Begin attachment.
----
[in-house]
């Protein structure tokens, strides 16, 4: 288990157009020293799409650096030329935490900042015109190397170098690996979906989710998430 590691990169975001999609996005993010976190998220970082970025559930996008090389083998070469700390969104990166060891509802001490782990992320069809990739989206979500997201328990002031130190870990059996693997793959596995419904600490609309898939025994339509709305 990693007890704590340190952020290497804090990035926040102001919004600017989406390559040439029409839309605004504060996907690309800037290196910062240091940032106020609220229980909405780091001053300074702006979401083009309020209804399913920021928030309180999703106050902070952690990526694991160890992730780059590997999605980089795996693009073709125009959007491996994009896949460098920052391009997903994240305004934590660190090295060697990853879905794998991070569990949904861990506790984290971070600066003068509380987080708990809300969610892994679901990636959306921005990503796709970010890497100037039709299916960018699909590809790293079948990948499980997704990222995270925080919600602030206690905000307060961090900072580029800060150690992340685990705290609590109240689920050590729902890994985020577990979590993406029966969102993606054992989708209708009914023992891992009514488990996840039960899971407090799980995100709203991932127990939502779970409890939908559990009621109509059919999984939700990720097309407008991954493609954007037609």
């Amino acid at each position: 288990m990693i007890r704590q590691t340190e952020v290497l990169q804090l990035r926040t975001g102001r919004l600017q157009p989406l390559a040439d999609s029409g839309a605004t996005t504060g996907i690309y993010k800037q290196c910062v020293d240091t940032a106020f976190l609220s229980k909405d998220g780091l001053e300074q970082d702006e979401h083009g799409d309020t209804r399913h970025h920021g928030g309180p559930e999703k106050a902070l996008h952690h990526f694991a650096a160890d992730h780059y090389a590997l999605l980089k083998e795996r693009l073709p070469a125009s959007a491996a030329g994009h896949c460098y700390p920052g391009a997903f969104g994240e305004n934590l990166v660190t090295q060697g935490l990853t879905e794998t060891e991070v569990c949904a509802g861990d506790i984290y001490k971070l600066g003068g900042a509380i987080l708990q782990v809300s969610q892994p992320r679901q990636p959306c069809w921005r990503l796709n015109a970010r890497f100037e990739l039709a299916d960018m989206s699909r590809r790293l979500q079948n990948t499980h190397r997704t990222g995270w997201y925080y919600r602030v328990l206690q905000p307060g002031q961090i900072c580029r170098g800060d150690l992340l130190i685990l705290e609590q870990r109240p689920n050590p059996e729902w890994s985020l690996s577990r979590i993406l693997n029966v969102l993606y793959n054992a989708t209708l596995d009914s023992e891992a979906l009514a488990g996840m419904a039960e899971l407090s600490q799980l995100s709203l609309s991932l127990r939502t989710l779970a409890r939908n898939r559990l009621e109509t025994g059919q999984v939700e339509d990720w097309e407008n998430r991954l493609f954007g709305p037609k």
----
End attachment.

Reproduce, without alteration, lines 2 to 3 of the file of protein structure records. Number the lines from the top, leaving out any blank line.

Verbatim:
């Protein structure tokens, strides 16, 4: 288990157009020293799409650096030329935490900042015109190397170098690996979906989710998430 590691990169975001999609996005993010976190998220970082970025559930996008090389083998070469700390969104990166060891509802001490782990992320069809990739989206979500997201328990002031130190870990059996693997793959596995419904600490609309898939025994339509709305 990693007890704590340190952020290497804090990035926040102001919004600017989406390559040439029409839309605004504060996907690309800037290196910062240091940032106020609220229980909405780091001053300074702006979401083009309020209804399913920021928030309180999703106050902070952690990526694991160890992730780059590997999605980089795996693009073709125009959007491996994009896949460098920052391009997903994240305004934590660190090295060697990853879905794998991070569990949904861990506790984290971070600066003068509380987080708990809300969610892994679901990636959306921005990503796709970010890497100037039709299916960018699909590809790293079948990948499980997704990222995270925080919600602030206690905000307060961090900072580029800060150690992340685990705290609590109240689920050590729902890994985020577990979590993406029966969102993606054992989708209708009914023992891992009514488990996840039960899971407090799980995100709203991932127990939502779970409890939908559990009621109509059919999984939700990720097309407008991954493609954007037609």
């Amino acid at each position: 288990m990693i007890r704590q590691t340190e952020v290497l990169q804090l990035r926040t975001g102001r919004l600017q157009p989406l390559a040439d999609s029409g839309a605004t996005t504060g996907i690309y993010k800037q290196c910062v020293d240091t940032a106020f976190l609220s229980k909405d998220g780091l001053e300074q970082d702006e979401h083009g799409d309020t209804r399913h970025h920021g928030g309180p559930e999703k106050a902070l996008h952690h990526f694991a650096a160890d992730h780059y090389a590997l999605l980089k083998e795996r693009l073709p070469a125009s959007a491996a030329g994009h896949c460098y700390p920052g391009a997903f969104g994240e305004n934590l990166v660190t090295q060697g935490l990853t879905e794998t060891e991070v569990c949904a509802g861990d506790i984290y001490k971070l600066g003068g900042a509380i987080l708990q782990v809300s969610q892994p992320r679901q990636p959306c069809w921005r990503l796709n015109a970010r890497f100037e990739l039709a299916d960018m989206s699909r590809r790293l979500q079948n990948t499980h190397r997704t990222g995270w997201y925080y919600r602030v328990l206690q905000p307060g002031q961090i900072c580029r170098g800060d150690l992340l130190i685990l705290e609590q870990r109240p689920n050590p059996e729902w890994s985020l690996s577990r979590i993406l693997n029966v969102l993606y793959n054992a989708t209708l596995d009914s023992e891992a979906l009514a488990g996840m419904a039960e899971l407090s600490q799980l995100s709203l609309s991932l127990r939502t989710l779970a409890r939908n898939r559990l009621e109509t025994g059919q999984v939700e339509d990720w097309e407008n998430r991954l493609f954007g709305p037609k």